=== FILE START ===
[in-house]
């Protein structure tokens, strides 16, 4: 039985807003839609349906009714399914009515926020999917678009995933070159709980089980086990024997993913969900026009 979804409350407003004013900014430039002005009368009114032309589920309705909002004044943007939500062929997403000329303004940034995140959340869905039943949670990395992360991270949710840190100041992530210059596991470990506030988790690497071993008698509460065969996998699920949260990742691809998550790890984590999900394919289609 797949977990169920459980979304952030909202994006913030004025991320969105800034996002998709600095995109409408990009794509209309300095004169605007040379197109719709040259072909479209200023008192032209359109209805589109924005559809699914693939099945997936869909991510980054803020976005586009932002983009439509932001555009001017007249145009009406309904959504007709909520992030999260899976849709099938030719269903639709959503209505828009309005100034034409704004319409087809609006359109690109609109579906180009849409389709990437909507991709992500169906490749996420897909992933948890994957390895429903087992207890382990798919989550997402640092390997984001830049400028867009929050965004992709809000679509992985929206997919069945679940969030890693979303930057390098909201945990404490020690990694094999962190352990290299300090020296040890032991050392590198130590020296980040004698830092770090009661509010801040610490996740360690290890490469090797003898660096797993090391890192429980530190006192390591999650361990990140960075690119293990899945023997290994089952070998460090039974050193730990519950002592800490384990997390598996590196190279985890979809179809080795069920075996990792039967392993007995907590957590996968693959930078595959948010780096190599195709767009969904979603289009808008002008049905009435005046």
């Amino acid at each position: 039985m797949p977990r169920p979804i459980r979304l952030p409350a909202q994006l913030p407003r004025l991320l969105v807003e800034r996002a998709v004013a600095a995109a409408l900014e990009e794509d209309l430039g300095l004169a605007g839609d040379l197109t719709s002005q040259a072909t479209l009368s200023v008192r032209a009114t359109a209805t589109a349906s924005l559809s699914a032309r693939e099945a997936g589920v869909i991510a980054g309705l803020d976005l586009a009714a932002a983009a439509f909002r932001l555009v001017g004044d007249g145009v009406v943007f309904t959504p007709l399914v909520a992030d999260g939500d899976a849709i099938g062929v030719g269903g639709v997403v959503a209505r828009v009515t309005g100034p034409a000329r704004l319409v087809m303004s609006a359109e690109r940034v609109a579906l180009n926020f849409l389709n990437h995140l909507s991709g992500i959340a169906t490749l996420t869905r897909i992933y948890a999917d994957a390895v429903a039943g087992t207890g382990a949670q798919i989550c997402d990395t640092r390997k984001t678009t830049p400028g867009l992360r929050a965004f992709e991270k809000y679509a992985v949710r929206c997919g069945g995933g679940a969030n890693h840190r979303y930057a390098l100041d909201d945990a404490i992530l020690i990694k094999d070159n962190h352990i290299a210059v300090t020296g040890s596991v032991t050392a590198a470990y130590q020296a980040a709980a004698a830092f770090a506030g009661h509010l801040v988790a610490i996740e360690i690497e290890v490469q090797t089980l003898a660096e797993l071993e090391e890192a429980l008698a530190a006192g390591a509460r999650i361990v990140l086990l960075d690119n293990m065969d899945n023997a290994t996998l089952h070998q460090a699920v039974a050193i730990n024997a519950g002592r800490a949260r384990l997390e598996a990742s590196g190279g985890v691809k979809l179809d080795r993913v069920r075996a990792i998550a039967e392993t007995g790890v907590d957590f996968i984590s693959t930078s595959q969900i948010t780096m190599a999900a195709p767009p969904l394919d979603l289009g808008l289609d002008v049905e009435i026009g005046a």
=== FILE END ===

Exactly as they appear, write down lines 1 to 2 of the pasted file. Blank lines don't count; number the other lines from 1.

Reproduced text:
[in-house]
């Protein structure tokens, strides 16, 4: 039985807003839609349906009714399914009515926020999917678009995933070159709980089980086990024997993913969900026009 979804409350407003004013900014430039002005009368009114032309589920309705909002004044943007939500062929997403000329303004940034995140959340869905039943949670990395992360991270949710840190100041992530210059596991470990506030988790690497071993008698509460065969996998699920949260990742691809998550790890984590999900394919289609 797949977990169920459980979304952030909202994006913030004025991320969105800034996002998709600095995109409408990009794509209309300095004169605007040379197109719709040259072909479209200023008192032209359109209805589109924005559809699914693939099945997936869909991510980054803020976005586009932002983009439509932001555009001017007249145009009406309904959504007709909520992030999260899976849709099938030719269903639709959503209505828009309005100034034409704004319409087809609006359109690109609109579906180009849409389709990437909507991709992500169906490749996420897909992933948890994957390895429903087992207890382990798919989550997402640092390997984001830049400028867009929050965004992709809000679509992985929206997919069945679940969030890693979303930057390098909201945990404490020690990694094999962190352990290299300090020296040890032991050392590198130590020296980040004698830092770090009661509010801040610490996740360690290890490469090797003898660096797993090391890192429980530190006192390591999650361990990140960075690119293990899945023997290994089952070998460090039974050193730990519950002592800490384990997390598996590196190279985890979809179809080795069920075996990792039967392993007995907590957590996968693959930078595959948010780096190599195709767009969904979603289009808008002008049905009435005046």